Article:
Monday, March 07, 2005

Those aching blues

I'm listening to "Eternally Yours" [The Saints] at the moment and I can't help feeling impressed, no overwelmed, with the horn sounds that kick start "Know Your Product." Chris Bailey has always said that The Saints side-stepped the punk scene in the UK, and I think it has a lot to do with this album. Don't get me wrong, a lot of the songs on this would have worked on their debut, but they also have more soul and depth than most the punk bands they're forever associated with. Ah well, i've already included the word "punk" twice... I should stop. I actually started this article with a view to writing something about Jackson C. Frank.

Sad music in the night, sings a stream of light, out of chorus/Voices you might hear, appear and disappear in the forest/Short and tall, come throw the ball/ my name is Carnival

I remember reading an article on the life of Jackson C Frank last year, and his story has always stayed with me (You can read the full article here). I think it made more of an impression on me because I'd earlier read a short aricle on Terry Reid who is often given the title: "the unluckiest man in music." He famously turned down the chance to front Led Zeppelin - instead recommending Robert Plant and John Bonham to a young Jimmy Page. Was it a strange twist of fate? Or just bad luck? It often lamented that he never really lived up to his early reputation, but not even Terry Reid's misfortune can compare to the tragedies that shaped the life of Jackson C Frank. He occupies a niche in 60's british folk music, but he in fact an American who travelled to England in 60's when he was still in his early twenties. Artists like Nick Drake, Tom Paxton, Bert Jansch, and Dave Cousins would later go on to cover his songs, and he is known as one of the best singer/songwriters of his period. Unfortunately, he was only able to make scattered recordings, and even they were only able to make small impression of the British music scene in the mid 60's.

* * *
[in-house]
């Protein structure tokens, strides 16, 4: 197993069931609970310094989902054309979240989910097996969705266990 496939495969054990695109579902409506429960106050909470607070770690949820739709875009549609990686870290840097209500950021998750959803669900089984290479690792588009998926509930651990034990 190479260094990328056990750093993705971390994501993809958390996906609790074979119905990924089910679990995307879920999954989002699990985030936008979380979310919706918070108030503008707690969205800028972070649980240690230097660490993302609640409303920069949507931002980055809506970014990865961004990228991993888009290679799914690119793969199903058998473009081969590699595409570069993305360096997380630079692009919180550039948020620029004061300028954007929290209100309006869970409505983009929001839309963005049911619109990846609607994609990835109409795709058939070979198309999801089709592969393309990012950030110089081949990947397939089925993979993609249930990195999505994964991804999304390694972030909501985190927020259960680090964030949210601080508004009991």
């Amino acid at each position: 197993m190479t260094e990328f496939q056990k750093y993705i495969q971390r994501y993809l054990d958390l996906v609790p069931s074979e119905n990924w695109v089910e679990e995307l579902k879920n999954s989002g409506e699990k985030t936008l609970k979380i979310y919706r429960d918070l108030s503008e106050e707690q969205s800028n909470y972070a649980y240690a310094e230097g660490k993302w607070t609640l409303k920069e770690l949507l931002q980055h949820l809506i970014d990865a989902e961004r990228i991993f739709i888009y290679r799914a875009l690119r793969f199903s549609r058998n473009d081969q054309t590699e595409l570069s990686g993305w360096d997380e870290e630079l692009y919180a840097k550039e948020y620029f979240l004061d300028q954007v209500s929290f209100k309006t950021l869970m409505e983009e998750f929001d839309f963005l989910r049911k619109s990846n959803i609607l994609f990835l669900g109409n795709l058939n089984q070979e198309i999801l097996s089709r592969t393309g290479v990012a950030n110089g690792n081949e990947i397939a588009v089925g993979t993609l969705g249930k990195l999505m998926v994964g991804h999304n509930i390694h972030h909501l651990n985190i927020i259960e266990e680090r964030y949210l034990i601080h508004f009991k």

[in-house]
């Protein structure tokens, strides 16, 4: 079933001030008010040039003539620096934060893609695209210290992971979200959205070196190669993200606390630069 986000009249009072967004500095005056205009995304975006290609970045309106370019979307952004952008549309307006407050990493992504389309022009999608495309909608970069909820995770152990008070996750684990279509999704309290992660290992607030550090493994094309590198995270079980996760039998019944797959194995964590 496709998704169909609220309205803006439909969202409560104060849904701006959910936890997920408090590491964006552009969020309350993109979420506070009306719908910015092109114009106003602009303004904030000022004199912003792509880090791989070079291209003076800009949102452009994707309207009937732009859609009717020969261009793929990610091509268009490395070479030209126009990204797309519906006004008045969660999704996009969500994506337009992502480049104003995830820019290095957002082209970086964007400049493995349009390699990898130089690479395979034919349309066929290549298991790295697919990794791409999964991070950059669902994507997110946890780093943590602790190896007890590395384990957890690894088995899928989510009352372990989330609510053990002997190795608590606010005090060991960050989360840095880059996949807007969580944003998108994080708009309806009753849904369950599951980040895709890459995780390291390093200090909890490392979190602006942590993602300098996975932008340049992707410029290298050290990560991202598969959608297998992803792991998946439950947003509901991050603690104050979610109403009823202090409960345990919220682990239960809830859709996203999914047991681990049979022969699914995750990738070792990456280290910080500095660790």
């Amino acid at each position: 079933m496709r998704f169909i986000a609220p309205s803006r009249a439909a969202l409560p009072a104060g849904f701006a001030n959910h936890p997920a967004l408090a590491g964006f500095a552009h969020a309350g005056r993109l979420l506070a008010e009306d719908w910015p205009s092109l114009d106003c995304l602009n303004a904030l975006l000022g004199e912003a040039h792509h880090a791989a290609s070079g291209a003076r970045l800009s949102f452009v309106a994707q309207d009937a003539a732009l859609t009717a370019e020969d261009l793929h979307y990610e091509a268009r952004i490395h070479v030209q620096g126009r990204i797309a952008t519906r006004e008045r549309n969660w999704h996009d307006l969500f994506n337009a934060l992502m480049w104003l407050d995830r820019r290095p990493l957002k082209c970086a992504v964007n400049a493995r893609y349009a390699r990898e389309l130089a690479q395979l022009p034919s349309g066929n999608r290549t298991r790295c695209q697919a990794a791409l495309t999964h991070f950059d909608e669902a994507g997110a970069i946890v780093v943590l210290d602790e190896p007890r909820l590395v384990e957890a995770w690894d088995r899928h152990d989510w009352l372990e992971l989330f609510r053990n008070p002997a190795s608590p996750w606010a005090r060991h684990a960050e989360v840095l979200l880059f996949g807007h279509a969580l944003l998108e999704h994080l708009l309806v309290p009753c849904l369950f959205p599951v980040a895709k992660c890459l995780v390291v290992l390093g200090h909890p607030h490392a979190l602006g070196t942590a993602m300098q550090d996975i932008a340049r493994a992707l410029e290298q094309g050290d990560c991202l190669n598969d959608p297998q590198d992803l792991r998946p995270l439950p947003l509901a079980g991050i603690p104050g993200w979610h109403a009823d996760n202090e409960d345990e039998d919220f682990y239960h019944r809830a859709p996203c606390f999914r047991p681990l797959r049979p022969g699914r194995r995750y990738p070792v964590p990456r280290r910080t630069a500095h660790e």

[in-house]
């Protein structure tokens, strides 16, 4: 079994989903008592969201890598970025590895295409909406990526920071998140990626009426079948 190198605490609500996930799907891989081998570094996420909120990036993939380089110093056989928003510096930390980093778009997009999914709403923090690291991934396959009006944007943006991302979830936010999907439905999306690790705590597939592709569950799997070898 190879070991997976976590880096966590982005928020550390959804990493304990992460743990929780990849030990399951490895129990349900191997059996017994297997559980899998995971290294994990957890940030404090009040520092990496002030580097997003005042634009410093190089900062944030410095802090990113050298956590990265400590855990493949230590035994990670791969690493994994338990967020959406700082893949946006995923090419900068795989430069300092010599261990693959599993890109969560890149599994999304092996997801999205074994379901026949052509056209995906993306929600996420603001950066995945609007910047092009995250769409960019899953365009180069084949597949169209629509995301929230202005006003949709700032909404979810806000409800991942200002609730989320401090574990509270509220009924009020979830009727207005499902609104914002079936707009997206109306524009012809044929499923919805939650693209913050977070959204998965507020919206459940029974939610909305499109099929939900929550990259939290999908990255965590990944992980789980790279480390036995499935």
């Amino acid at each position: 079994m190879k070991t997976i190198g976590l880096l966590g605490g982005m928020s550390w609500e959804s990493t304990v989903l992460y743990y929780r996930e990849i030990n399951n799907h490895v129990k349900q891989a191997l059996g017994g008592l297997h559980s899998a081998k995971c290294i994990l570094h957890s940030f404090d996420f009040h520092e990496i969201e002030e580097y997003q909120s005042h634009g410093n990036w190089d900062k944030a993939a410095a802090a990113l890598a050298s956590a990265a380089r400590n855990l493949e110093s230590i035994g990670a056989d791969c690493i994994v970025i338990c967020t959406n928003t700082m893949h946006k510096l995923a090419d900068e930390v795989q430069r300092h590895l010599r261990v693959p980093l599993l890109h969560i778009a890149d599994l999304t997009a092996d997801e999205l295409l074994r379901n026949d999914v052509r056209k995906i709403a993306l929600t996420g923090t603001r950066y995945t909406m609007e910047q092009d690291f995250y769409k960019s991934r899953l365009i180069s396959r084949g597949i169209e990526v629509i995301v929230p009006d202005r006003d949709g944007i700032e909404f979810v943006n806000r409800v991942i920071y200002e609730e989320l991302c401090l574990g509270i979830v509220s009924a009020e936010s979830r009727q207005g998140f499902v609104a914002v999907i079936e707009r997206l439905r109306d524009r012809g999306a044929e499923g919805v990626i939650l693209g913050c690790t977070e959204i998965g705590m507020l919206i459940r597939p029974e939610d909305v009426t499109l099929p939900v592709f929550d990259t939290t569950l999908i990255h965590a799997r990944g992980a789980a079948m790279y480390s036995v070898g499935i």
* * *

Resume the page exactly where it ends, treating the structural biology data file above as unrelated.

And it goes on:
Jackson C Frank was found alive in 1995 but as T.J. McGrath reported in a interview with the singer: he is disabled (both of his legs are crippled and he has lost his eyesight in one eye), he has been living on state aid. For many years, especially in the 1980s, he was homeless and roaming the streets of New York City or in the hospital receiving treatment for depression. His life certainly had it's up an downs, and although the article i've already recommended reported Jackson C Frank as still being alive, he sadly passed away in 1999 before being able to make any more music. The recordings he made in the 60's were championed by John Peel upon their release, but they only ever really appear now as footnotes for other artists that he went on to influence. Nevertheless the reissue of "Blues Run the Game" and his other recordings in 2003 have once again given people the opportunity to discover his music: songs that cannot be matched for their honesty; often sparse, always reflective they're beautiful folk songs filled with meaning and hope. You reallycan't afford to not follow this up.

Jackson C. Frank - Just Like Anything.

Read the The Jackson C. Frank Story. There is also a popular fan page dedicated in memory of the singer. You can buy the reissue of "Blues Run the Game" here

I'd also like to recommend the excellent new entries on Smashed Robot! I'd had stopped visiting the site, but I think it's up an running again now for good(?). The Ego-Wrappin track is incredible - i'll definitely be following it up.


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